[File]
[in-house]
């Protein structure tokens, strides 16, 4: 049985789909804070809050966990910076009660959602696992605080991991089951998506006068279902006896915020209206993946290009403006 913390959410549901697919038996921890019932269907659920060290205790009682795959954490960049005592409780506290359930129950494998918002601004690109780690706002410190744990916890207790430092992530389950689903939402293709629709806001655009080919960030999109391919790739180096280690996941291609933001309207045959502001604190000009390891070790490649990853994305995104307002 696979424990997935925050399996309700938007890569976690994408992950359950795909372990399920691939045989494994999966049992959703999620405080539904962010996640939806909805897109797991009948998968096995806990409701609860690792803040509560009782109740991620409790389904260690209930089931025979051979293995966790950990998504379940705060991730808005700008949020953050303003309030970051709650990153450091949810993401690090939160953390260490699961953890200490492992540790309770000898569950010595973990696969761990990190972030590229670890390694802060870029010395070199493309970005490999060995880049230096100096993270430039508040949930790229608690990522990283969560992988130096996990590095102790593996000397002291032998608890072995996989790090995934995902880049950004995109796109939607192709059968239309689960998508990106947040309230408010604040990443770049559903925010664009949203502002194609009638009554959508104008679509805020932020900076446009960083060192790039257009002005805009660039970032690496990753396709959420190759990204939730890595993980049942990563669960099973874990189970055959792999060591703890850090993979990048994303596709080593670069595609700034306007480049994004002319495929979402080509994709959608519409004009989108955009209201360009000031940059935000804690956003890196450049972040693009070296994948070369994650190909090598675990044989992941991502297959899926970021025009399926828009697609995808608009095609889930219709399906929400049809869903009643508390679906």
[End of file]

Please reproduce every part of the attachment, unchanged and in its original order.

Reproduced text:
[in-house]
């Protein structure tokens, strides 16, 4: 049985789909804070809050966990910076009660959602696992605080991991089951998506006068279902006896915020209206993946290009403006 913390959410549901697919038996921890019932269907659920060290205790009682795959954490960049005592409780506290359930129950494998918002601004690109780690706002410190744990916890207790430092992530389950689903939402293709629709806001655009080919960030999109391919790739180096280690996941291609933001309207045959502001604190000009390891070790490649990853994305995104307002 696979424990997935925050399996309700938007890569976690994408992950359950795909372990399920691939045989494994999966049992959703999620405080539904962010996640939806909805897109797991009948998968096995806990409701609860690792803040509560009782109740991620409790389904260690209930089931025979051979293995966790950990998504379940705060991730808005700008949020953050303003309030970051709650990153450091949810993401690090939160953390260490699961953890200490492992540790309770000898569950010595973990696969761990990190972030590229670890390694802060870029010395070199493309970005490999060995880049230096100096993270430039508040949930790229608690990522990283969560992988130096996990590095102790593996000397002291032998608890072995996989790090995934995902880049950004995109796109939607192709059968239309689960998508990106947040309230408010604040990443770049559903925010664009949203502002194609009638009554959508104008679509805020932020900076446009960083060192790039257009002005805009660039970032690496990753396709959420190759990204939730890595993980049942990563669960099973874990189970055959792999060591703890850090993979990048994303596709080593670069595609700034306007480049994004002319495929979402080509994709959608519409004009989108955009209201360009000031940059935000804690956003890196450049972040693009070296994948070369994650190909090598675990044989992941991502297959899926970021025009399926828009697609995808608009095609889930219709399906929400049809869903009643508390679906």